The People of Peoples Temple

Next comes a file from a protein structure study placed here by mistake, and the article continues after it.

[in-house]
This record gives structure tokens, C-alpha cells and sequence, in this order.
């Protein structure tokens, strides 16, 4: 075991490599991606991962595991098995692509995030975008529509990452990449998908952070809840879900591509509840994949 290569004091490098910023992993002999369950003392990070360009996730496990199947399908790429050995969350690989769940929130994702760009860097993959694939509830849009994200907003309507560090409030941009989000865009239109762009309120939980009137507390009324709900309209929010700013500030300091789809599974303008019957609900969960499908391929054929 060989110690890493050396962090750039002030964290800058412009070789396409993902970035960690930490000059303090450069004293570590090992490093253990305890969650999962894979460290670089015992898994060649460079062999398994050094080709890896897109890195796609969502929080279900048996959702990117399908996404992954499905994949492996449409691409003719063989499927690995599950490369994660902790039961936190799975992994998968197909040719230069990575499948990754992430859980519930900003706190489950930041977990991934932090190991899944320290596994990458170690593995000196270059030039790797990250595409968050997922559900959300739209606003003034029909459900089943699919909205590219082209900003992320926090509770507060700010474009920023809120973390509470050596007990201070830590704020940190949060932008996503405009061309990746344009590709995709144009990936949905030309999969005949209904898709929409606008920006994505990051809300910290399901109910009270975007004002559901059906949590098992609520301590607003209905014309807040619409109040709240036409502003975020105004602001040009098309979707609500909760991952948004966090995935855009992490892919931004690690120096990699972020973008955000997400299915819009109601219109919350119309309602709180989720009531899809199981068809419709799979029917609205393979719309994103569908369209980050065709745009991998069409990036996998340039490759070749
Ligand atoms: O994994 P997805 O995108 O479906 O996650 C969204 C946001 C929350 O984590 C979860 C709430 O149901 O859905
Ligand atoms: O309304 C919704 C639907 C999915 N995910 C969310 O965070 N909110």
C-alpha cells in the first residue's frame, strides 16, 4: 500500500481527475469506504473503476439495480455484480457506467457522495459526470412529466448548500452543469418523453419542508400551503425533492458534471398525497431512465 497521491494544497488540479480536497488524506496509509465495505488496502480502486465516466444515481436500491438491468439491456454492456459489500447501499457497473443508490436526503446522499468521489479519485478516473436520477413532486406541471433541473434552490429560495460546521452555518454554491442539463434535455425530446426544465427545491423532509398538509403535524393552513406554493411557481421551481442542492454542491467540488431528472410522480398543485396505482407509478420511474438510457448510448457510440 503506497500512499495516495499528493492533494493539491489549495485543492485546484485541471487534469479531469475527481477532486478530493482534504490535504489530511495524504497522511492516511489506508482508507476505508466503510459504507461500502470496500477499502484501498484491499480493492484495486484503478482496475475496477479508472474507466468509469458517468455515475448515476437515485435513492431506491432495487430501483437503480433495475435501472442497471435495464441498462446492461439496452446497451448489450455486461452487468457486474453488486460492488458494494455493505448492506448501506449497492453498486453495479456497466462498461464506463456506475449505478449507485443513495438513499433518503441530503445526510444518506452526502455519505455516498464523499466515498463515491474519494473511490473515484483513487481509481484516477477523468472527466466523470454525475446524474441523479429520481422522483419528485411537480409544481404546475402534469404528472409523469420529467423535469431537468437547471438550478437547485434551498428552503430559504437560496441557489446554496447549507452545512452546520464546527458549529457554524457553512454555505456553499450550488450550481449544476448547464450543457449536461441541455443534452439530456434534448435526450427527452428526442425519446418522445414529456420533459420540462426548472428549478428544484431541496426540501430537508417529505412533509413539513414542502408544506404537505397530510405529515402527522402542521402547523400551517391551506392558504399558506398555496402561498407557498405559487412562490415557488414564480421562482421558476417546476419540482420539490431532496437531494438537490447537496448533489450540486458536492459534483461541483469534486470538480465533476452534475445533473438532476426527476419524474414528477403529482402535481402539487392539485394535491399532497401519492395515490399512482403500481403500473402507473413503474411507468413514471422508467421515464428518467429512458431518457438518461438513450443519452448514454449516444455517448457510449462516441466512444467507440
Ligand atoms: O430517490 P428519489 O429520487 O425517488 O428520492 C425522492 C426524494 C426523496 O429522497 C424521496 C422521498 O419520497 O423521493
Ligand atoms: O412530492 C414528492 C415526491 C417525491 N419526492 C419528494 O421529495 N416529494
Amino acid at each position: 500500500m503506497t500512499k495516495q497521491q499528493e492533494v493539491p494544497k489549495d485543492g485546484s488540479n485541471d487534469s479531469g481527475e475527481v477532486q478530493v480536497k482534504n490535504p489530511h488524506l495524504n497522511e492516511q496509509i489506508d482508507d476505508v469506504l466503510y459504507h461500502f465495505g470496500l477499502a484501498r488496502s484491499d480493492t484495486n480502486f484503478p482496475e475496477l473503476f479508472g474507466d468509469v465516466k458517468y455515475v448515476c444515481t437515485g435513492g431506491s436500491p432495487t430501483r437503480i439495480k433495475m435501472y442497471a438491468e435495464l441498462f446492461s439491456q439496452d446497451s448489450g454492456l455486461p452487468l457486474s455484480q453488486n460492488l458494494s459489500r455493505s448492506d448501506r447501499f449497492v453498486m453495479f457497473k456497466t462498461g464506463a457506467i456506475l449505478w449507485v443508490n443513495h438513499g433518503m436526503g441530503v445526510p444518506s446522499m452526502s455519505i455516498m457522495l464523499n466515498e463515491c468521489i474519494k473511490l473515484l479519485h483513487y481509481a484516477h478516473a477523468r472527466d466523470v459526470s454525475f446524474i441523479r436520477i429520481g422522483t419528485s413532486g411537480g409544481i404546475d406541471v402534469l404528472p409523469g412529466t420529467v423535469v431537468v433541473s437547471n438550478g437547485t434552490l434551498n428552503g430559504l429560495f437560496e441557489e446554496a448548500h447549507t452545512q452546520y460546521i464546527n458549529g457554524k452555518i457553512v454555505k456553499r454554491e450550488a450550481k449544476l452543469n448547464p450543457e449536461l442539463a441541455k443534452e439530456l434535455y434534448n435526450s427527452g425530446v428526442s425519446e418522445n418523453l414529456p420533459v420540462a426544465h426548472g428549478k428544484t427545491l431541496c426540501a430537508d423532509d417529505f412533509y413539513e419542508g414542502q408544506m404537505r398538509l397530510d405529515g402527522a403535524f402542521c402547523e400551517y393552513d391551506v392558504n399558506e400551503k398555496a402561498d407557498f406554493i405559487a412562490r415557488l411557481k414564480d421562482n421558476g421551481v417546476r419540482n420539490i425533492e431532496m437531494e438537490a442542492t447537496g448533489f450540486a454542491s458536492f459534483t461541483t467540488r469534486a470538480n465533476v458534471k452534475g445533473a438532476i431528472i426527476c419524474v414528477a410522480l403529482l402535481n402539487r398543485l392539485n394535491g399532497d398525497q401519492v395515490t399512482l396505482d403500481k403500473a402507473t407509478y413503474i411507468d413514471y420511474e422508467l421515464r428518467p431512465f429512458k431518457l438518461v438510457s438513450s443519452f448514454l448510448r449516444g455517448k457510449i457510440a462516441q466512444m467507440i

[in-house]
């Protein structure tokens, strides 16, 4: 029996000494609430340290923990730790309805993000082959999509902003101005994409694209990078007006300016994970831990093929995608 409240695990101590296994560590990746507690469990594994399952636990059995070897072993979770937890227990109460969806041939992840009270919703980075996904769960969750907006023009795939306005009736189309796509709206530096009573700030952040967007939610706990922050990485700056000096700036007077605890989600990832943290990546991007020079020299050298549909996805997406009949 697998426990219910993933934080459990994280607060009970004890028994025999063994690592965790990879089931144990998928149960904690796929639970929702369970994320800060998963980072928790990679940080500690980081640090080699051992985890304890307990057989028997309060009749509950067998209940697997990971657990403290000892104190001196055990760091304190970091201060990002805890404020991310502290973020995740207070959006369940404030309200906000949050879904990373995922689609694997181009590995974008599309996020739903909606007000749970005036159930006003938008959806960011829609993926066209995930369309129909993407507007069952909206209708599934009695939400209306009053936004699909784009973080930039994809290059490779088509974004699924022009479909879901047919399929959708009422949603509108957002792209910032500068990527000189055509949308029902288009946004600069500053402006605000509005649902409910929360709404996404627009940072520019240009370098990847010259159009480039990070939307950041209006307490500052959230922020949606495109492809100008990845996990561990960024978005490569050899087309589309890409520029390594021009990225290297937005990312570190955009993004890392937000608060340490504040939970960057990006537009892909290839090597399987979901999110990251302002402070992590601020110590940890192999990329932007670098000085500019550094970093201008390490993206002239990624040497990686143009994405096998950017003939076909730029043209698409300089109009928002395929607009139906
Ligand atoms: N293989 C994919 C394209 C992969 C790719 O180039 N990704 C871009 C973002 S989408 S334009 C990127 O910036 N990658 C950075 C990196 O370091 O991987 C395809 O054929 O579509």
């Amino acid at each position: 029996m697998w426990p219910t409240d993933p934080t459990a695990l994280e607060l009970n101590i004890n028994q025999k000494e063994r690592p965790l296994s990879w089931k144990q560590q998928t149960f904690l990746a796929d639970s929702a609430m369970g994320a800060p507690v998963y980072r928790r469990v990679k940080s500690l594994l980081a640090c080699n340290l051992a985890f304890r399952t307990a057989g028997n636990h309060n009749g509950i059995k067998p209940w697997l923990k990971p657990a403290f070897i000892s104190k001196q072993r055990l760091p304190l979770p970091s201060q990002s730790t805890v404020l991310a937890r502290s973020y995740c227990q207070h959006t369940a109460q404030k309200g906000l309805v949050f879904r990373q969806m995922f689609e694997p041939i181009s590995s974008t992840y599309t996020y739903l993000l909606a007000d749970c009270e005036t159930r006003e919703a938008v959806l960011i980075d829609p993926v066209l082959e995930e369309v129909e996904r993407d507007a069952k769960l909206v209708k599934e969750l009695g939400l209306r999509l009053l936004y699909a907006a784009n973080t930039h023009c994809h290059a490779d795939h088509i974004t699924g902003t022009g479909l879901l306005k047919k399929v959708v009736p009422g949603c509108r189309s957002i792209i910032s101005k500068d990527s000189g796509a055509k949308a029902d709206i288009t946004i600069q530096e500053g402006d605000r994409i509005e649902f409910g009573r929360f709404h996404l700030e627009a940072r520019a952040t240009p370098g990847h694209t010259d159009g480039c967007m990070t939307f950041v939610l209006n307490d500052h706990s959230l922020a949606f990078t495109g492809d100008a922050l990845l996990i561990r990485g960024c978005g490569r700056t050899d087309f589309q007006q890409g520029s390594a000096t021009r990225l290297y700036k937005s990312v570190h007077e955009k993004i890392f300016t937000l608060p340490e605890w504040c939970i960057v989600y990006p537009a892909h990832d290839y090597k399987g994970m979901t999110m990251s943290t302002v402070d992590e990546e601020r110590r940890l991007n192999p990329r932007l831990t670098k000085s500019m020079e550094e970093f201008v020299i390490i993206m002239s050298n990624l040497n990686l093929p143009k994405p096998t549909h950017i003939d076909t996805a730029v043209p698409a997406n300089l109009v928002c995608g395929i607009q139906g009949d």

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The three-decade-long history of the new religious movement known as Peoples Temple has essentially been reduced to one day: November 18, 1978. The headlines in both Time and Newsweek pegged the Temple as the “Cult of Death,” each with a cover story featuring a spread of graphic photos of the deceased. The condensed sequence of events starts with the visit by Congressman Leo Ryan and his entourage of journalists and “Concerned Relatives,” a group of family members of current Temple members who wanted to convince them to return to the U.S. The story culminates with a shoot-out at the Port Kaituma airstrip as the visitors were leaving, during which five people were killed including the congressman, three journalists, and a Temple member who decided to leave with the group. Shortly thereafter, Jones instructed everyone living in Jonestown to drink cyanide-laced Flavor-Aid in an act of “revolutionary suicide” which left more than 900 Americans dead in the remote jungle of Guyana. Those who refused to drink it were injected with the poisonous mixture. The news was shocking as it was the largest loss of life of U.S. citizens due to a non-natural disaster up until September 11, 2001. Unfortunately, this narrow view of events, this singular vision of Peoples Temple on that fateful day in November has muted the voices of both the Jonestown deceased and discounted the stories of living survivors. The morbid fascination with how Jonestown ended has aided in the public’s distancing themselves from Temple members’ humanity. Throughout this study, I will argue that there were three main motivations for joining the Temple which remained constant regardless of time period or location: racial integration, divine healings, and social outreach programs. When the Temple relocated to Redwood Valley, they began to attract a young, white, educated crowd, who were drawn to the countercultural elements as well as the opportunity to find meaningful jobs and leadership roles in the Temple. In San Francisco and Los Angeles, Jones’ sermons began to resemble the traditional Black worship style and incorporated political elements like the Black Panthers, which in turn attracted an African American demographic.
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